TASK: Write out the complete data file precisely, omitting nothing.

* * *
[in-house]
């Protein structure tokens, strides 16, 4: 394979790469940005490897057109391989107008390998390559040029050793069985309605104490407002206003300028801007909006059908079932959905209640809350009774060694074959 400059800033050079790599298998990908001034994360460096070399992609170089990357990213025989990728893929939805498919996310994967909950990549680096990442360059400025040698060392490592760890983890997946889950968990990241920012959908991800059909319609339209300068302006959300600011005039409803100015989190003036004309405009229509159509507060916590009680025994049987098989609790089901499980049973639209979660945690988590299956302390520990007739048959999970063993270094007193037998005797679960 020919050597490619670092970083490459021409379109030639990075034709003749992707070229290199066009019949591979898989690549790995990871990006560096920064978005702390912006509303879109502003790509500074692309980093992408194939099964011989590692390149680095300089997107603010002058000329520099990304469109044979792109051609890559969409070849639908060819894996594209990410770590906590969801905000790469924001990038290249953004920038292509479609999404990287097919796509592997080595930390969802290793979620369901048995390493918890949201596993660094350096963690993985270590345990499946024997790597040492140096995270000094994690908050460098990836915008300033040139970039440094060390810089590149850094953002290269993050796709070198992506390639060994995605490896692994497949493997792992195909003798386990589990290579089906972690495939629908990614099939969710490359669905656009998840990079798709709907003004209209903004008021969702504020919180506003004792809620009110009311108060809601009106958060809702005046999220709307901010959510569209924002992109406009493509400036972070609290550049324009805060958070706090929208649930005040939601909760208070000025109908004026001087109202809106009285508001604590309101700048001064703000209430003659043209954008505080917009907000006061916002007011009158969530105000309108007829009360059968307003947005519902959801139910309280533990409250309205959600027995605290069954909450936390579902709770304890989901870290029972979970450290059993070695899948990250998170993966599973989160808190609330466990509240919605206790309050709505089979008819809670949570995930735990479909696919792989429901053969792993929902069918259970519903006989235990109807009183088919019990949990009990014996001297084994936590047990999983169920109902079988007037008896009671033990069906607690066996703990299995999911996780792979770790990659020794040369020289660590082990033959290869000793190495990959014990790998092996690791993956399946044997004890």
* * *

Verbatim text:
[in-house]
């Protein structure tokens, strides 16, 4: 394979790469940005490897057109391989107008390998390559040029050793069985309605104490407002206003300028801007909006059908079932959905209640809350009774060694074959 400059800033050079790599298998990908001034994360460096070399992609170089990357990213025989990728893929939805498919996310994967909950990549680096990442360059400025040698060392490592760890983890997946889950968990990241920012959908991800059909319609339209300068302006959300600011005039409803100015989190003036004309405009229509159509507060916590009680025994049987098989609790089901499980049973639209979660945690988590299956302390520990007739048959999970063993270094007193037998005797679960 020919050597490619670092970083490459021409379109030639990075034709003749992707070229290199066009019949591979898989690549790995990871990006560096920064978005702390912006509303879109502003790509500074692309980093992408194939099964011989590692390149680095300089997107603010002058000329520099990304469109044979792109051609890559969409070849639908060819894996594209990410770590906590969801905000790469924001990038290249953004920038292509479609999404990287097919796509592997080595930390969802290793979620369901048995390493918890949201596993660094350096963690993985270590345990499946024997790597040492140096995270000094994690908050460098990836915008300033040139970039440094060390810089590149850094953002290269993050796709070198992506390639060994995605490896692994497949493997792992195909003798386990589990290579089906972690495939629908990614099939969710490359669905656009998840990079798709709907003004209209903004008021969702504020919180506003004792809620009110009311108060809601009106958060809702005046999220709307901010959510569209924002992109406009493509400036972070609290550049324009805060958070706090929208649930005040939601909760208070000025109908004026001087109202809106009285508001604590309101700048001064703000209430003659043209954008505080917009907000006061916002007011009158969530105000309108007829009360059968307003947005519902959801139910309280533990409250309205959600027995605290069954909450936390579902709770304890989901870290029972979970450290059993070695899948990250998170993966599973989160808190609330466990509240919605206790309050709505089979008819809670949570995930735990479909696919792989429901053969792993929902069918259970519903006989235990109807009183088919019990949990009990014996001297084994936590047990999983169920109902079988007037008896009671033990069906607690066996703990299995999911996780792979770790990659020794040369020289660590082990033959290869000793190495990959014990790998092996690791993956399946044997004890």